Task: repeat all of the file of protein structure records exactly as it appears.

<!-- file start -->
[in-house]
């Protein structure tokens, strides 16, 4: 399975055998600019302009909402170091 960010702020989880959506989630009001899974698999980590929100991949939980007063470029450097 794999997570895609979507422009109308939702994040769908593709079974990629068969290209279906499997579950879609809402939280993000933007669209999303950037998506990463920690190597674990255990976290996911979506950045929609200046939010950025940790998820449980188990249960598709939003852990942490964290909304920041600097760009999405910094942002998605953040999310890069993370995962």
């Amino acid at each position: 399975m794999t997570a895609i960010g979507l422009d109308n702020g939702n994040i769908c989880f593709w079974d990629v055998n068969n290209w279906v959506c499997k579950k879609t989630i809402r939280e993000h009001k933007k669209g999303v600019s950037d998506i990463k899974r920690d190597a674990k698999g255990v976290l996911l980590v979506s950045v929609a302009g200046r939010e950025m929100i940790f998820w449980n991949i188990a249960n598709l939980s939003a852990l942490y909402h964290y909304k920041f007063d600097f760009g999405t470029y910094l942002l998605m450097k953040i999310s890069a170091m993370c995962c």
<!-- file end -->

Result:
[in-house]
């Protein structure tokens, strides 16, 4: 399975055998600019302009909402170091 960010702020989880959506989630009001899974698999980590929100991949939980007063470029450097 794999997570895609979507422009109308939702994040769908593709079974990629068969290209279906499997579950879609809402939280993000933007669209999303950037998506990463920690190597674990255990976290996911979506950045929609200046939010950025940790998820449980188990249960598709939003852990942490964290909304920041600097760009999405910094942002998605953040999310890069993370995962």
């Amino acid at each position: 399975m794999t997570a895609i960010g979507l422009d109308n702020g939702n994040i769908c989880f593709w079974d990629v055998n068969n290209w279906v959506c499997k579950k879609t989630i809402r939280e993000h009001k933007k669209g999303v600019s950037d998506i990463k899974r920690d190597a674990k698999g255990v976290l996911l980590v979506s950045v929609a302009g200046r939010e950025m929100i940790f998820w449980n991949i188990a249960n598709l939980s939003a852990l942490y909402h964290y909304k920041f007063d600097f760009g999405t470029y910094l942002l998605m450097k953040i999310s890069a170091m993370c995962c």